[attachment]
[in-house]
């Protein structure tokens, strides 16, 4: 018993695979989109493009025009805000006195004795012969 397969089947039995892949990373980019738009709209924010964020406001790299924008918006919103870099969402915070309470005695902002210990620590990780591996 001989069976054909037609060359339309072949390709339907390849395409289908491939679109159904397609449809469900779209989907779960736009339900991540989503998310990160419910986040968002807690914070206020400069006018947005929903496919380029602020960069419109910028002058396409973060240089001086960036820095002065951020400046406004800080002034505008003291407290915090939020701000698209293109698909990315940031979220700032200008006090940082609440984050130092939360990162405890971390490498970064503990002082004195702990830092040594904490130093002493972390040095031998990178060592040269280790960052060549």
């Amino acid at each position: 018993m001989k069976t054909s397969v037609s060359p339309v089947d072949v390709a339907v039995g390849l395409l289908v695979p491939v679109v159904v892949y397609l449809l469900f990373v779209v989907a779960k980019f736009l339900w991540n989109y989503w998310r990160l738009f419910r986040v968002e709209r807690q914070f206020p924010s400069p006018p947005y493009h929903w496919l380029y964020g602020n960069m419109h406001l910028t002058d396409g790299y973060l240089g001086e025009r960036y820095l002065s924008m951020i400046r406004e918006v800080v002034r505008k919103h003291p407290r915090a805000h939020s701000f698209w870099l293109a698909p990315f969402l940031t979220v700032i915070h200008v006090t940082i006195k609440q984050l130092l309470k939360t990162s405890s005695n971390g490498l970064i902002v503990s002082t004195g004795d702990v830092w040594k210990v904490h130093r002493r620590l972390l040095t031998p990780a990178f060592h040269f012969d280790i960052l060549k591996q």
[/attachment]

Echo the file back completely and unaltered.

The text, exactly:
[in-house]
């Protein structure tokens, strides 16, 4: 018993695979989109493009025009805000006195004795012969 397969089947039995892949990373980019738009709209924010964020406001790299924008918006919103870099969402915070309470005695902002210990620590990780591996 001989069976054909037609060359339309072949390709339907390849395409289908491939679109159904397609449809469900779209989907779960736009339900991540989503998310990160419910986040968002807690914070206020400069006018947005929903496919380029602020960069419109910028002058396409973060240089001086960036820095002065951020400046406004800080002034505008003291407290915090939020701000698209293109698909990315940031979220700032200008006090940082609440984050130092939360990162405890971390490498970064503990002082004195702990830092040594904490130093002493972390040095031998990178060592040269280790960052060549």
């Amino acid at each position: 018993m001989k069976t054909s397969v037609s060359p339309v089947d072949v390709a339907v039995g390849l395409l289908v695979p491939v679109v159904v892949y397609l449809l469900f990373v779209v989907a779960k980019f736009l339900w991540n989109y989503w998310r990160l738009f419910r986040v968002e709209r807690q914070f206020p924010s400069p006018p947005y493009h929903w496919l380029y964020g602020n960069m419109h406001l910028t002058d396409g790299y973060l240089g001086e025009r960036y820095l002065s924008m951020i400046r406004e918006v800080v002034r505008k919103h003291p407290r915090a805000h939020s701000f698209w870099l293109a698909p990315f969402l940031t979220v700032i915070h200008v006090t940082i006195k609440q984050l130092l309470k939360t990162s405890s005695n971390g490498l970064i902002v503990s002082t004195g004795d702990v830092w040594k210990v904490h130093r002493r620590l972390l040095t031998p990780a990178f060592h040269f012969d280790i960052l060549k591996q």